Friday, October 30, 2009

Tom's Gyros and Burgers


Published in the Post Register in November, 2009.
First, let’s get one thing straight – the word “gyro,” when referring to the savory Greek sandwich, is pronounced “YEAR oh.”

Not “JIE roh” or “HEE roh,” or even “YEE roh.” Of course, the Greeks would pronounce it altogether differently, but we’re not in Greece, are we?

“They’re called everything in the book,” says Melanie Olsen, who helps manage Tom’s Gyros and Burgers in Idaho Falls.

Since 1989, Greek immigrants Tom and Dina Manolis have been serving gyros, hamburgers and other delicacies from their restaurant between North Yellowstone Highway and Holmes Avenue. They also have a restaurant in Pocatello and bought the former Wrangler Restaurant on Holmes a few years back, turning it into Tom’s 2.

A gyro is made from a combination of lamb and beef mixed with seasonings and baked, then shaved into strips before going into a soft pillow of pita bread, lettuce, tomatoes and a nice slathering of yogurt sauce. There is some controversy about the real origins of the gyros, but it appears that it is not exactly a traditional Greek dish – it probably has its origins in the Turkish Doner Kabab sandwich – but seems to have emerged in New York in the 1970s. The name likely comes from the fact that the meat is turned in the motion of a, yes, gyroscope. (We use as our authoritative source the web site “whatscookingamerica.net.”)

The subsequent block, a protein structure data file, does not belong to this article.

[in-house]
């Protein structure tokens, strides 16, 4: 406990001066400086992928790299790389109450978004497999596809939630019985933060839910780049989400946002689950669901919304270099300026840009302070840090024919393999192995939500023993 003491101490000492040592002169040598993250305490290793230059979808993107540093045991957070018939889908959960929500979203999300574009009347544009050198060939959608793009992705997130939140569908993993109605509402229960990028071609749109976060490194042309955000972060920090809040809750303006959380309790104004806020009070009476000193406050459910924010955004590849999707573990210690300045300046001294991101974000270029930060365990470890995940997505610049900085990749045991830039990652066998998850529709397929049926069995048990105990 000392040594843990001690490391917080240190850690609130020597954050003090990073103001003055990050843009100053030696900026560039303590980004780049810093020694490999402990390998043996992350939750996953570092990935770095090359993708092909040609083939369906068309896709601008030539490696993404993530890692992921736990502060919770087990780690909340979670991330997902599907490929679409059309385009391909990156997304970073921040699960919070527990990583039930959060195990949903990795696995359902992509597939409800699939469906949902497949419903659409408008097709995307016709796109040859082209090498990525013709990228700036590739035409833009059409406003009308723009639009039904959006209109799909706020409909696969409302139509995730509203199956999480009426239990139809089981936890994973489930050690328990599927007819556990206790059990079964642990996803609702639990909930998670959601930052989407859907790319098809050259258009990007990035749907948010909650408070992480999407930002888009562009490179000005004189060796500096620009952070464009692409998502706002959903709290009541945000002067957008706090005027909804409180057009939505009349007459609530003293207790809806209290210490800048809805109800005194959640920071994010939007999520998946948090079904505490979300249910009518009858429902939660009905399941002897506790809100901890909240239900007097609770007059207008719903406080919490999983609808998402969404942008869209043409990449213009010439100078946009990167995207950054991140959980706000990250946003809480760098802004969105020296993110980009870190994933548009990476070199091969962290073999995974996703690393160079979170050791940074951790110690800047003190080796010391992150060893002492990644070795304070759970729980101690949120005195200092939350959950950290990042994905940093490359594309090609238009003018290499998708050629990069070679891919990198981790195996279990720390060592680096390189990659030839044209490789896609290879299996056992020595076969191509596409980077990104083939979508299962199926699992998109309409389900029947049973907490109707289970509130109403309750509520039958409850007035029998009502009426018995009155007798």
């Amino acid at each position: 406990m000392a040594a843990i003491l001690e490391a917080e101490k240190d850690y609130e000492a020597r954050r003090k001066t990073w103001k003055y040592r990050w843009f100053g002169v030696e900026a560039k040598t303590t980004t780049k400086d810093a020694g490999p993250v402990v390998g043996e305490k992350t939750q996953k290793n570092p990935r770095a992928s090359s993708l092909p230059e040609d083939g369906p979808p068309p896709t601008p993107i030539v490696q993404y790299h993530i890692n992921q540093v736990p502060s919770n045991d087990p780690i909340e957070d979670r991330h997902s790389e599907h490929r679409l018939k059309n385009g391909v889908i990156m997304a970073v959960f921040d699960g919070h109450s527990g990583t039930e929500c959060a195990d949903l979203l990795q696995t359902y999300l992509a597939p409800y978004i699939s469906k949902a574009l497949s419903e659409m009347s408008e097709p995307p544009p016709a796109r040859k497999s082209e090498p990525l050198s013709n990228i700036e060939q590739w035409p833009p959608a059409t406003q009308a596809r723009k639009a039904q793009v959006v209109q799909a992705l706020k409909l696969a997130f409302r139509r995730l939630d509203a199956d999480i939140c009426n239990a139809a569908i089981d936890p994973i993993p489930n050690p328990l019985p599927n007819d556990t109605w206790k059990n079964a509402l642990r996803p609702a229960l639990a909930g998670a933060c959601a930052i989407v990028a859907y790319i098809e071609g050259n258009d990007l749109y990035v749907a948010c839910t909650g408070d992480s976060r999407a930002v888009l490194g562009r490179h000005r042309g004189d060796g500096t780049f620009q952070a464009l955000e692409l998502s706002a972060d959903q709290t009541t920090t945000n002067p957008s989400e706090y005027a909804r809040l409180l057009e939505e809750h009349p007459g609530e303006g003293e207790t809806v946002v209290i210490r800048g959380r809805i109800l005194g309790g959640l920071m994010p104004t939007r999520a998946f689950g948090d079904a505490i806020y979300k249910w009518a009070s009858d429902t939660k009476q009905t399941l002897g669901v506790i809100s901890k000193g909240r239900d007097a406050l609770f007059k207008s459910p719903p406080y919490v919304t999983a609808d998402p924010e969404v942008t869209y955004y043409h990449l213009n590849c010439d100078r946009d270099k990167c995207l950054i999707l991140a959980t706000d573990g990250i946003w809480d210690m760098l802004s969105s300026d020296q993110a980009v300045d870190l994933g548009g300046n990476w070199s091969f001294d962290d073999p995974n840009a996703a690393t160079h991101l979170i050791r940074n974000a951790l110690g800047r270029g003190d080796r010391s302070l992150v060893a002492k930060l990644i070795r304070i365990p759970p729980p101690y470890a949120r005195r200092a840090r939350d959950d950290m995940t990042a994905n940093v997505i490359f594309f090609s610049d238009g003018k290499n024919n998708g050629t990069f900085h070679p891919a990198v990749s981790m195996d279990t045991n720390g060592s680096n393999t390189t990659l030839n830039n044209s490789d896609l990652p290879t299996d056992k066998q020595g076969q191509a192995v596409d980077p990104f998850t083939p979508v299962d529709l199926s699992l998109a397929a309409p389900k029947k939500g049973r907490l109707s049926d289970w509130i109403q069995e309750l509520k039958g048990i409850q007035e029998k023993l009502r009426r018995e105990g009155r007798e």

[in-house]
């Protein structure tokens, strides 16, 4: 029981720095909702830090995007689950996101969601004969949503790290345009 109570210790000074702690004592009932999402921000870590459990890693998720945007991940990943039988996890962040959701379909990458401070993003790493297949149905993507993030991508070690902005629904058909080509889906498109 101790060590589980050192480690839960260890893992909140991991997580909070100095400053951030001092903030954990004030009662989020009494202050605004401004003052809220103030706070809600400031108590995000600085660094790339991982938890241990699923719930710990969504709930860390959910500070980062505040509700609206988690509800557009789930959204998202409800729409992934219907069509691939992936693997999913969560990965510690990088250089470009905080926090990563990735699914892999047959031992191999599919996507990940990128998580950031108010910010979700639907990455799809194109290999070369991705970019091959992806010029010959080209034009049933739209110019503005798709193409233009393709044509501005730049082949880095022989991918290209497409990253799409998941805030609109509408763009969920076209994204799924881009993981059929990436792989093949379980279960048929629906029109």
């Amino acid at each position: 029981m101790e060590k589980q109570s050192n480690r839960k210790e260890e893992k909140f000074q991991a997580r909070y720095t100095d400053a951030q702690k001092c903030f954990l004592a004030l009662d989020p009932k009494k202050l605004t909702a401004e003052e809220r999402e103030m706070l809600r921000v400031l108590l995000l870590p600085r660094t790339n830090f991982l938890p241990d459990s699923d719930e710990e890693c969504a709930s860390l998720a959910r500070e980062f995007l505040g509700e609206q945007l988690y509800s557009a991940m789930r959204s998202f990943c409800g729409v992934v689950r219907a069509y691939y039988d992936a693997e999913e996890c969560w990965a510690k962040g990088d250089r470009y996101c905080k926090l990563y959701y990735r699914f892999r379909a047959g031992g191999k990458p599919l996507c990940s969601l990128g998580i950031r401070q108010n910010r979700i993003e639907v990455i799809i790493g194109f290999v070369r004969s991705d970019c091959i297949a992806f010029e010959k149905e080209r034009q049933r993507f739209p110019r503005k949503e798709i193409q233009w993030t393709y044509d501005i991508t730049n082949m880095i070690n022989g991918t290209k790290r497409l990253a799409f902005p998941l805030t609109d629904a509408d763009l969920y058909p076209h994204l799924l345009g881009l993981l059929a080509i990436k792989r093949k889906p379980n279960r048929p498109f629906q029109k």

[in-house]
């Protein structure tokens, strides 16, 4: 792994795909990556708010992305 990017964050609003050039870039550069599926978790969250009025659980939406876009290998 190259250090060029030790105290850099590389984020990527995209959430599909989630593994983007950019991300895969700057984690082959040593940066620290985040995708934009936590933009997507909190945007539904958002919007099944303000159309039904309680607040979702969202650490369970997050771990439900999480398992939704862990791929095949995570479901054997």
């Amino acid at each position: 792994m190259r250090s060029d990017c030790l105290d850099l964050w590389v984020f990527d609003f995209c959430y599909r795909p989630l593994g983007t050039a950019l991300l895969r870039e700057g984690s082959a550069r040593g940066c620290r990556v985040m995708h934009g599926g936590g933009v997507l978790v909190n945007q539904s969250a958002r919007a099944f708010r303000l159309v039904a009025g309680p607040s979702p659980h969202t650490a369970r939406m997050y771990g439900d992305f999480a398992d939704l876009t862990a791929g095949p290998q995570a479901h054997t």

Enough history of the food. The proof is in the eating, and a gyro sandwich is sloppy but delicious. More interesting is the history of the Manolis, who came to the U.S. as teenagers, he at 14, she at 18. In between, Tom Manolis was introduced to Dina on a return trip to Greece and the rest, as they say, is local culinary history. Their daughter, Ellie, was working at the restaurant the day of our visit.

There are people, we are told, who have been going to Tom’s for years and never eaten a gyro, preferring a cheeseburger instead. The closest you’re going to come to vegetarian fare at Tom’s is a pile of fries and gobs of fry sauce.

In the kitchen, 12-year veteran Teresa Kirkham is frying hamburgers through the flames of the grill as the late lunch crowd queues at the counter. Meanwhile, the gyro meat turns silently on its spit, awaiting another shave.

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